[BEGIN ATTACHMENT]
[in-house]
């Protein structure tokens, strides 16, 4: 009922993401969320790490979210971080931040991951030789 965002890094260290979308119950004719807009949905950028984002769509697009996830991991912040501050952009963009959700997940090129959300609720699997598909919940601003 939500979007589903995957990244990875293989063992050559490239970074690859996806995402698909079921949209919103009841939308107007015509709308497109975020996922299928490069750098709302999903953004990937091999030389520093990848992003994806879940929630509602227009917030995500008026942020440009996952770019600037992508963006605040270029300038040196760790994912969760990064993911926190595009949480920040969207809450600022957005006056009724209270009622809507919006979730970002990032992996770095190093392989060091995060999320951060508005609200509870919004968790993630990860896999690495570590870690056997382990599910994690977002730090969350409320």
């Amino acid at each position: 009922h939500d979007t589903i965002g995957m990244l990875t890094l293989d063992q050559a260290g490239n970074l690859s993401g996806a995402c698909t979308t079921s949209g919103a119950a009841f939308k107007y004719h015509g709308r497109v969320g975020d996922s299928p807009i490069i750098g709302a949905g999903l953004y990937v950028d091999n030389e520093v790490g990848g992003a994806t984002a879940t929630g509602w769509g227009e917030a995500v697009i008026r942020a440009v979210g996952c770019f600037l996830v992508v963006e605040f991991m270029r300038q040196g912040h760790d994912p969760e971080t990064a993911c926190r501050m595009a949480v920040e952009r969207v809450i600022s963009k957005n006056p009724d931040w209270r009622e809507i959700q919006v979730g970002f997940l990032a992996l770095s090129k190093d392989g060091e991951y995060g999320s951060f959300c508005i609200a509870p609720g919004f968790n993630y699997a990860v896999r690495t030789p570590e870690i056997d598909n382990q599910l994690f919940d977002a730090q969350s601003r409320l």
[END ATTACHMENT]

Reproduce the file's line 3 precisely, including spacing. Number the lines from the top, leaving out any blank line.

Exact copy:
């Amino acid at each position: 009922h939500d979007t589903i965002g995957m990244l990875t890094l293989d063992q050559a260290g490239n970074l690859s993401g996806a995402c698909t979308t079921s949209g919103a119950a009841f939308k107007y004719h015509g709308r497109v969320g975020d996922s299928p807009i490069i750098g709302a949905g999903l953004y990937v950028d091999n030389e520093v790490g990848g992003a994806t984002a879940t929630g509602w769509g227009e917030a995500v697009i008026r942020a440009v979210g996952c770019f600037l996830v992508v963006e605040f991991m270029r300038q040196g912040h760790d994912p969760e971080t990064a993911c926190r501050m595009a949480v920040e952009r969207v809450i600022s963009k957005n006056p009724d931040w209270r009622e809507i959700q919006v979730g970002f997940l990032a992996l770095s090129k190093d392989g060091e991951y995060g999320s951060f959300c508005i609200a509870p609720g919004f968790n993630y699997a990860v896999r690495t030789p570590e870690i056997d598909n382990q599910l994690f919940d977002a730090q969350s601003r409320l």